Statistics from southwestern North Dakota indicate the number of birds observed was down 25 percent from 2012, and the number of broods was down 22 percent. Observers counted 15 broods and 126 birds per 100 survey miles. The average brood size was 5.8.
Results from the southeast showed birds are down 43 percent from last year, and the number of broods down 42 percent. Observers counted five broods and 49 birds per 100 miles. The average brood size was 5.9.
Statistics from the northwest indicated pheasants are down 39 percent from last year, with broods down 32 percent. Observers recorded six broods and 48 birds per 100 miles. Average brood size was 5.5.
The northeast district, generally containing secondary pheasant habitat with much of it lacking good winter cover, showed one brood and seven birds per 100 miles. Average brood size was 4.7. Number of birds observed was down 35 percent, and the number of broods recorded was down 33 percent.
The 2013 regular pheasant season opens Oct. 12 and continues through Jan. 5, 2014. The two-day youth pheasant hunting weekend, when legally licensed residents and nonresidents ages 15 and younger can hunt statewide, is set for Oct. 5-6.
More bad news for Minnesota pheasant hunters: The state's pheasant population is down 29 percent from last year, due to a long winter and cold, wet spring and loss of habitat.
Just last week, South Dakota reported a 64 percent decline in its ringneck population.
Minnesota’s 2013 pheasant index is 64 percent below the 10-year average and 72 percent below the long-term average.
The Department of Natural Resources predicts pheasant hunters will harvest about 246,000 roosters this fall – which would be down 18,000 from last year's estimated harvest of 264,000. It's also less than half the number of pheasants taken during the 2005-2008 seasons when hunting was exceptionally good.
Officials said the recent loss of habitat is hurting the pheasant population
Enrollment in the federal Conservation Reserve Program declined by 63,700 acres in Minnesota’s pheasant range over the last year and contracts for nearly 400,000 acres of statewide CRP lands are scheduled to expire during the next 3 years. If not re-enrolled, this would reduce CRP acres in Minnesota by 30 percent. High land rental rates and competing uses for farmland diminish the economic attractiveness of farmland conservation programs.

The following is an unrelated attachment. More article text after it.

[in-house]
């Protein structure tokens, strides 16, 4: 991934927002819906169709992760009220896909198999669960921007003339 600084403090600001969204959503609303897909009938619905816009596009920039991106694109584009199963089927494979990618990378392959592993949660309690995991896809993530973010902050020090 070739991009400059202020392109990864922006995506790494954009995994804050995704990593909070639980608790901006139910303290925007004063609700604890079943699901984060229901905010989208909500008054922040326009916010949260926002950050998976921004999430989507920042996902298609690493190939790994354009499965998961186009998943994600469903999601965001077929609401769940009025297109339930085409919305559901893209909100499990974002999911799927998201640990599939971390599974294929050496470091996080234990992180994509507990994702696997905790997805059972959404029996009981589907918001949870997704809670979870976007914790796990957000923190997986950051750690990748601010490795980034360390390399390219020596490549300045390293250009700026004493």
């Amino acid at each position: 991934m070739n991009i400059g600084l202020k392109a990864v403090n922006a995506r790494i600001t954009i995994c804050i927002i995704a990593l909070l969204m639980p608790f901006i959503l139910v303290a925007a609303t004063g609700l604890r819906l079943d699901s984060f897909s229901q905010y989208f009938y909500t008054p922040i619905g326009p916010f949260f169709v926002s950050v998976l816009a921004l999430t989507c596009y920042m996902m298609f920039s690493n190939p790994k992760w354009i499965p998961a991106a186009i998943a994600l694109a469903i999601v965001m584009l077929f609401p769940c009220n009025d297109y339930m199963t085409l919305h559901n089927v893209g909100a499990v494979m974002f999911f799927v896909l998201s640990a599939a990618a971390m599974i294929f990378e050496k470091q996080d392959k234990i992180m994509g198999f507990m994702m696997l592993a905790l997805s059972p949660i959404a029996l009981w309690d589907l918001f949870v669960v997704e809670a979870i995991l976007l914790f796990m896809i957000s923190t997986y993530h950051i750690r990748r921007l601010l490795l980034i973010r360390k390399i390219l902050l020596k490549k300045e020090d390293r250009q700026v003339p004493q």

Meanwhile, the DNR said the highest pheasant counts were in the southwest region, where observers reported 51 birds per 100 miles of survey driven. Hunters should find good harvest opportunities in west-central, east-central and south-central Minnesota.
The DNR said high spring precipitation and below average temperatures hurt nesting this year. This year’s average hatch date was delayed to June 20, which is 11 days later than the 10-year average of June 9.
Here's more from DNR news release:
Although fewer broods were seen, brood size was larger than last year and comparable to the long-term average. Actual reproduction rates may be higher than the survey suggests. Hens that were successful nesting later in the season tend to be underrepresented in roadside data and it is possible that hens were still nesting or in heavier cover with young chicks during the survey period.
The pheasant population estimate is part of the DNR’s annual August roadside wildlife survey, which began in 1955. DNR conservation officers and wildlife managers in the farmland region of Minnesota conduct the survey during the first half of August. This year's survey consisted of 171 routes, each 25 miles long, with 152 routes located in the ring-necked pheasant range.
Observers drive each route in early morning and record the number and species of wildlife they see. The data provide an index of relative abundance and are used to monitor annual changes and long-term population trends of pheasants, gray (Hungarian) partridge, cottontail rabbits, white-tailed jackrabbits, mourning doves and other wildlife.
The gray partridge index also decreased from last year and remained below the 10-year average. The cottontail rabbit index increased from last year but stayed below the 10-year and long-term average. The jackrabbit index was 87 percent below the long-term average. Finally, the mourning dove index was 20 percent below last year and lower than the 10-year and long-term averages.